40@40: Learn to Love Sleep

Golden slumbers fill your eyes, smiles await you when you rise.

The Beatles

We Wear Lack of Sleep Like a Badge of Honor

One of the things I have never understood is the sleep deprivation humblebrag.  It’s almost like a game of Name that Tune, except instead of, “I can name that tune in 3 notes,” it’s, “I can function on 3 hours of sleep”

That’s great, but what’s the point? The human body needs 7-8 hours of sleep every night. We know this because science – there’s gobs and gobs of science behind how much sleep we need, and just because you can get away with sleeping for a few hours a night doesn’t mean you’re cheating science…you’re cheating yourself.

You can have your 3 hours of sleep. I’ll take my 8 hours any night and enjoy every minute of it.

Sleep Can Be Better Than Sex

It wasn’t until my ex-wife and I split and I had the bed all to myself did I discover the pure joy of sleep.

No more snoring that could wake the dead. No more stealing the down comforter in the dead of winter, leaving me to shiver myself into a sweat. No more slaps to the face or kicks to the nether regions to jar me awake when she decided to take 95% of the bed instead of her customary 80%.

It was just sleep. 7-8 hours of beautiful, uninterrupted sleep.

What I discovered was that waking up feeling fully rested after years of getting 4-6 hours a night was better than sex. And there isn’t much better than sex.

Your Investment in Sleep Will Pay Huge Dividends

Once I discovered sleep, my productivity and focus improved exponentially. My newfound love of sleep also changed a lot of bad behavior.

I never had a set time when I went to bed, and I used to just wake up whenever. Not allowing my body to get into a natural cadence left me feeling tired and miserable every morning.

Learning to love sleep made me prioritize it and become disciplined in defending the time I needed for uninterrupted sleep at a consistent time each night.

I cut out the mindless late night Netflix binging. I stopped drinking coffee in the afternoon. I stopped going out during the week.

When I was younger, I would go out with my friends and pay zero attention to the clock. I never asked myself, “Do I really need to have another or should I go home?”  I had no boundaries. I got home when I got home.

Now I pay attention to the time, and when the end of the night approaches, I think to myself, “Damn, I bet that bed feels really good.” And it always does.

Naps Are Pretty Amazing

There are periods in our lives when getting a full night’s rest is not an option. When you have a baby, you quickly realize that her sleep schedule is now your sleep schedule.

Babies can always sense when you have a big meeting in the morning, because those are the nights where they choose to be extra fussy.

Early on as a parent, I remember watching my son taking a nap one afternoon. He was out like a light. After another night of waking up every few hours to feed him, change his diaper, or get puked on, I thought to myself, “That looks amazing. I’m going to try it myself.”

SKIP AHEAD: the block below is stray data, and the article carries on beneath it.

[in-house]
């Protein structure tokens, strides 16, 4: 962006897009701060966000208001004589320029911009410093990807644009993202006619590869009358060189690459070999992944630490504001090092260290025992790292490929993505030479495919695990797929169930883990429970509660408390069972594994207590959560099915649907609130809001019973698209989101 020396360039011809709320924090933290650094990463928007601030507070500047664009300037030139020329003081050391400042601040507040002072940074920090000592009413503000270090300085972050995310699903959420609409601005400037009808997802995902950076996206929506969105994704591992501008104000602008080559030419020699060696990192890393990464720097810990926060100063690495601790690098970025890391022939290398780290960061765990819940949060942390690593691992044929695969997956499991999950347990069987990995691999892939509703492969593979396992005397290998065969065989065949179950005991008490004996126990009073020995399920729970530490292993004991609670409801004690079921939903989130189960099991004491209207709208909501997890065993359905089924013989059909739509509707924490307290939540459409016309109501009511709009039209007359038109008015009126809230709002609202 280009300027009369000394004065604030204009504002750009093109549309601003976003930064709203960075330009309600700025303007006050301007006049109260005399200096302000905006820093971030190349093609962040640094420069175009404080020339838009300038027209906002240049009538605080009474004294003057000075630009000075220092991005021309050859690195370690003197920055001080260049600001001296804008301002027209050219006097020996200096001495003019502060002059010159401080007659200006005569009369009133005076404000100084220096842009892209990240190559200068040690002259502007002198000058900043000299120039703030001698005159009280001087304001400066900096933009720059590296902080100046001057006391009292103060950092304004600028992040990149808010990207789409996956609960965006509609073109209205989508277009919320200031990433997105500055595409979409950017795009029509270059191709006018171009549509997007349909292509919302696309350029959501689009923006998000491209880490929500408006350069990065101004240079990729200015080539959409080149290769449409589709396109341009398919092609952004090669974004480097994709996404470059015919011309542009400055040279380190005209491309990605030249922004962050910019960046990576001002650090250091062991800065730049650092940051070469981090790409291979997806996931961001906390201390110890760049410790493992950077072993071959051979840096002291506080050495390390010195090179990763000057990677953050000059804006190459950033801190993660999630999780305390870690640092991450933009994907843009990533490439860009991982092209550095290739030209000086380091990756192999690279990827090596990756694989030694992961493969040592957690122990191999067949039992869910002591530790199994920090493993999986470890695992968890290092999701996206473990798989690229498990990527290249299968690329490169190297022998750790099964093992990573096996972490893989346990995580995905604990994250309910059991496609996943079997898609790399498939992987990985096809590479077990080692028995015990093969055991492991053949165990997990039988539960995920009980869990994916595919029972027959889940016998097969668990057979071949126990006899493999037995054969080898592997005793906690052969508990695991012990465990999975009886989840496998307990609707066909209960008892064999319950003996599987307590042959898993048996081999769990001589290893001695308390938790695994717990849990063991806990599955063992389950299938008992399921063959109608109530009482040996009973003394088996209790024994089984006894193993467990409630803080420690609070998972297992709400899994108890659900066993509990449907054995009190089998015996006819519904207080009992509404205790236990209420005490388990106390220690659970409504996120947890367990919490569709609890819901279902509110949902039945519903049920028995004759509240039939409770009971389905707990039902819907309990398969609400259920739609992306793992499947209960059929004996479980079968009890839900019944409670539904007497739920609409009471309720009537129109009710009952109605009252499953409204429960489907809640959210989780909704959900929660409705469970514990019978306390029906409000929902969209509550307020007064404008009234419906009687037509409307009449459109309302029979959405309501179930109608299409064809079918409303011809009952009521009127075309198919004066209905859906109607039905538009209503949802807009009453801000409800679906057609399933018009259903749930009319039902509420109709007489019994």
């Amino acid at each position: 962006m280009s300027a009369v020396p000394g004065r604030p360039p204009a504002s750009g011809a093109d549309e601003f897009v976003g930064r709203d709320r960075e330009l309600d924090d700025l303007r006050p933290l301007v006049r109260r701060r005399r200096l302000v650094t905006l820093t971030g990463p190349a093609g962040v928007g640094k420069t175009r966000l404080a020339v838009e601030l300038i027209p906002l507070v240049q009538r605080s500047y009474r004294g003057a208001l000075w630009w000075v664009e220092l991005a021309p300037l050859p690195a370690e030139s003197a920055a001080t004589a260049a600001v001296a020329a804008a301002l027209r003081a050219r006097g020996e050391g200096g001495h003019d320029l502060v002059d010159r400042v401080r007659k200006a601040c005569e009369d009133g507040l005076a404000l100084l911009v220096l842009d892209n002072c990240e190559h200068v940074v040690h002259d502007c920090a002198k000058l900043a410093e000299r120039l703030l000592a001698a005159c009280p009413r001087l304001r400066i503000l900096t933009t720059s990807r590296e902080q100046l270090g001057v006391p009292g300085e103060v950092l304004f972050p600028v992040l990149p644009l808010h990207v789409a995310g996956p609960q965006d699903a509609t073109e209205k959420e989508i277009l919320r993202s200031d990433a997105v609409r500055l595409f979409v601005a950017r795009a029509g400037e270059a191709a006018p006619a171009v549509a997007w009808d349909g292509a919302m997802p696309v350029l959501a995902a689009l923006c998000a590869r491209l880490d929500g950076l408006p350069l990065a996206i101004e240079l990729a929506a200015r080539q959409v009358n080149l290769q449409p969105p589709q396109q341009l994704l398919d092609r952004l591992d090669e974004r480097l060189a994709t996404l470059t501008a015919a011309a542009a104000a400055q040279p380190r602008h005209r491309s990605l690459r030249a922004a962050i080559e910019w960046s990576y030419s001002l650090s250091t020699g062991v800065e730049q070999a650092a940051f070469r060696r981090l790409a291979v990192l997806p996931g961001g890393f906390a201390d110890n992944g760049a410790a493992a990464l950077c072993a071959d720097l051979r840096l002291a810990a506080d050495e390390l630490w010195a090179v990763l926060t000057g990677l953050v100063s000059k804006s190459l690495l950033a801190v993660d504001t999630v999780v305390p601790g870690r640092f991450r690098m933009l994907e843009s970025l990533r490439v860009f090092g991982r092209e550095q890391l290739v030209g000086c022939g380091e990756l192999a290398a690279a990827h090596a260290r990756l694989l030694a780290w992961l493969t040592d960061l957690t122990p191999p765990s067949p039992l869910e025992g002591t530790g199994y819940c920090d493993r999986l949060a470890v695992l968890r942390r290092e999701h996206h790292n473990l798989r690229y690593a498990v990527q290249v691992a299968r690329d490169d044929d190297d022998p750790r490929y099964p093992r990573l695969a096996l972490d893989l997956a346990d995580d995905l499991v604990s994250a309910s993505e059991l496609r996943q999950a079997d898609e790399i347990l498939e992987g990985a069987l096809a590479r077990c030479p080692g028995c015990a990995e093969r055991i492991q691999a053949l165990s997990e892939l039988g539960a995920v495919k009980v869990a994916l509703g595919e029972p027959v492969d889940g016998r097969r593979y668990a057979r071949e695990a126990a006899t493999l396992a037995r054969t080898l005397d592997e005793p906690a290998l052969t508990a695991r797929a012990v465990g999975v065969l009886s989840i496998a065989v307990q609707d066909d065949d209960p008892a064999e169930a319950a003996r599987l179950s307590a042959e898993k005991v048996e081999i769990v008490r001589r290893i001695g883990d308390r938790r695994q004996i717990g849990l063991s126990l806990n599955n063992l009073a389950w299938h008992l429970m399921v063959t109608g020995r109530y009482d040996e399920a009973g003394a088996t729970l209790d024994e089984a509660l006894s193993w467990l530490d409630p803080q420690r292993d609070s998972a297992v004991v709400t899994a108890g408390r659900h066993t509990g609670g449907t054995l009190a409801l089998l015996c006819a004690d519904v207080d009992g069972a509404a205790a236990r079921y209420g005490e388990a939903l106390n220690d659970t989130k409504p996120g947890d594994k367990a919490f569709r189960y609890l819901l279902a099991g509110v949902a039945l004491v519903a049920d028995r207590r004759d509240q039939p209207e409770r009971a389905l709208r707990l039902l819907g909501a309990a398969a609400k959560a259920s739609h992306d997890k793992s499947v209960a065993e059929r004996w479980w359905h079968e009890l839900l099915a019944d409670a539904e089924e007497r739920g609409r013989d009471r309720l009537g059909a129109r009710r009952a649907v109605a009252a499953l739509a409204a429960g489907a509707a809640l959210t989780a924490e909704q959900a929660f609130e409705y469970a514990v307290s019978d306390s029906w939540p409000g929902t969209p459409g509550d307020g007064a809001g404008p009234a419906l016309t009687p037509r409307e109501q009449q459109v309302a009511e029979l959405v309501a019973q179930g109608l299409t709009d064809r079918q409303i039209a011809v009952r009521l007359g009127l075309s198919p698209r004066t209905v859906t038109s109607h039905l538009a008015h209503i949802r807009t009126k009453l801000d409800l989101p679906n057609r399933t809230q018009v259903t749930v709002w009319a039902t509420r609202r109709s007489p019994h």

And I did. And it was amazing. Since that moment, whenever I don’t feel 100% and there is an opportunity, I will sneak in a 30-45 minute nap. Nothing in the world feels like waking up from a good nap. It’s completely restorative.

Sleep on It

Once you have mastered the basics of sleeping and have discovered just how incredible this basic biological process can feel, you can take things a step further and actually learn to be productive in your sleep.

As an awkward high school kid with braces waiting to see the orthodontist, I remember picking up a copy of Popular Science in the waiting room because it had a provocative cover story about teaching yourself how to control your dreams.

I went home that night and practiced what is called lucid dreaming, which in a nutshell is when you learn how to maintain awareness during your dreams. I followed the process detailed in the article that I ripped out of the magazine and took home with me, and noticed results within days. It was pretty freaky.

At first I thought I could control my dreams, but I very quickly learned that the key was just to know that I was in fact dreaming, and that by becoming a spectator to my own dreams I could gain invaluable insight into how my own mind worked.

25 years later I am still practicing lucid dreaming, and now I have learned to leverage the practice to solve difficult problems by relegating important thoughts to my subconscious mind while I sleep.

When I find myself with a challenge, I don’t force myself to stay up late to keep working on it. I meditate on the problem that I need to solve, I go to bed guilt-free, and inevitably I will wake up not only feeling rested, but I will have a path to a solution in mind, and I will have the energy to find resolution.

I have learned to literally “sleep on it.” I trust this process absolutely, and it has led to deeper levels of focus and understanding than I ever thought were possible.

Sleep not only provides restorative benefits, it can lead to clarity and depth in thinking and help you understand  the world in ways your awake mind would never find on its own.

Did I mention sleep could be better than sex?